Elizabeth Taylor as Cleopatra
Alcoa demonstrated the modern wonders of aluminum by constructing Gateway West Tower in 1963, followed by Monoru Yamasaki’s iconic Century Plaza Hotel in 1964. The original cut of Cleopatra has long been preserved but just last month the Century Plaza passed a major hurdle in its preservation. A City Hall hearing full of supporters gave preliminary approval to a project that will fully preserve and restore the hotel while adding retail and residential development to the rear and periphery of the property. Councilmember Koretz worked for the past three years to preserve the hotel and allow limited development on the site and is extremely thankful to the homeowners associations, development team and preservation activists who together made it all possible.
Century City was originally built and planned as a city within a city and a paradise for the automobile. While the City of Los Angeles continues to work toward moving cars into and out of Century City quickly through improved urban infrastructure, it is also working to make Century City a more walkable and transit friendly location. Recent accomplishments include new benches that were installed throughout Century City by the Business Improvement District, and the website and programs from the Century City Transportation Management Organization (TMO). Instead of operating hundreds of individual employer-based ride-sharing and transit programs, the TMO matches employees across all of Century City for more integrated and coordinated ridesharing, transit and bicycle programs. The City is also currently considering a new bike lane for Century City. Councilmember Koretz has objected to a plan that would install the lane on Avenue of the Stars and disrupt vehicle and pedestrian traffic but has proposed several alternative including sharrows, or the use of Century Park East or West as an alternate route. The bicycle plan implementation, including this stretch of Century City, will release a full EIR for the public to review later this year.
While Century City is today served by buses and some bicycle routes, a major opportunity to increase transit ridership exists with the Metro Westside Subway Extension. Councilmember Koretz worked hand-in-hand with area residents and County Supervisor Zev Yaroslavsky to ensure that the future subway station is built in the heart of Century City, at the corner of Constellation Boulevard and Avenue of the Stars. This is exactly what the MTA Board of Directors approved in May of this year.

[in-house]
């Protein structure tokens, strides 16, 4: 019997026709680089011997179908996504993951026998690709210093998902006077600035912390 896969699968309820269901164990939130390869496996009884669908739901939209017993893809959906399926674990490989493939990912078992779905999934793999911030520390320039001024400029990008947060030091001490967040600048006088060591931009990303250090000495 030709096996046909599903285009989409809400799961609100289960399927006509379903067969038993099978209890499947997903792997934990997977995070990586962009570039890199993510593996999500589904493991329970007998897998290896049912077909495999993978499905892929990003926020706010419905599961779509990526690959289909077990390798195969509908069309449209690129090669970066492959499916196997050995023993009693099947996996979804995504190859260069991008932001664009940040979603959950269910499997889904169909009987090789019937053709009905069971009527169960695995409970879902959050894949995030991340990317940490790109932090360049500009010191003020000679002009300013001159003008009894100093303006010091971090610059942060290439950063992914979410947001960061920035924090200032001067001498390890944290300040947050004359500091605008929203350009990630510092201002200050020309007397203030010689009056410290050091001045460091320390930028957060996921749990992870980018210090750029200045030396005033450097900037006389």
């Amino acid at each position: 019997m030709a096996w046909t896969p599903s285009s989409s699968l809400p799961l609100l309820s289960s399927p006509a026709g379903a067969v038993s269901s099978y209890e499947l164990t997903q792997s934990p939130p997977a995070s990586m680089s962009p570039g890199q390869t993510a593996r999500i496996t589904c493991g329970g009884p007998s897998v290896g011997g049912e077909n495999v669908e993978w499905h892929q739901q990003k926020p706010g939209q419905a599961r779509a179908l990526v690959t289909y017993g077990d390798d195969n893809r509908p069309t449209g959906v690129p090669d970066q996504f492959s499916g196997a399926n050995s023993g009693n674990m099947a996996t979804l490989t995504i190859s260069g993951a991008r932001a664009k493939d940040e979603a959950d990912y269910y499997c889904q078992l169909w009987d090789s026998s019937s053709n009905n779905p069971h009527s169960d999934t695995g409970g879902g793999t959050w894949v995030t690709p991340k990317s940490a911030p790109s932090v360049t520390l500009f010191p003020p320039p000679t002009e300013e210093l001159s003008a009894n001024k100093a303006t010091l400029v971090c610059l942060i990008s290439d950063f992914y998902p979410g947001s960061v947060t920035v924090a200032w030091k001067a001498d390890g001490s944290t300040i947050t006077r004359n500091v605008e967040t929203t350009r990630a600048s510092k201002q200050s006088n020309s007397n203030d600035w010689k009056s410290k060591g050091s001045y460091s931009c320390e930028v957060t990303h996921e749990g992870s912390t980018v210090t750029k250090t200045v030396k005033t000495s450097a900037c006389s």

The previous 5th District councilmember approved two high-rise residential towers and a loft mid-rise condo building at the northeast corner lot of Constellation Boulevard and Avenue of the Stars. Possibly a reminder about the boom and busts of our recent history, that plan for ultra-luxury condos sits on a shelf – the site itself currently sits as an empty pit in the ground. The developer, JMB Realty, has proposed an office building for the site that could bring new jobs and office space directly above the proposed subway stop.
The proposed office building has sparked dueling public-relations campaigns both by the developer and competing office building owners. Regardless of what the slick mailers may state, this project like all projects will go through a thorough neighborhood review, formal hearings and ultimately City Council review. Councilmember Koretz feels that this process is just beginning and wants to hear from all sides before taking any position or recommending changes.
The Councilmember has joined area homeowners associations in supporting other projects in Century City, including a new residential tower at 10,000 Santa Monica Boulevard and an expansion of the Century Woods residences onto the “moat lot” on Century Park West. With all developments, the Councilmember asks the property owner to work with neighboring residents and other property owners first before requesting formal approval from the City.
From updated plantings in the medians to restoring a historic hotel – the future of Century City is bright as a place to work, live and play.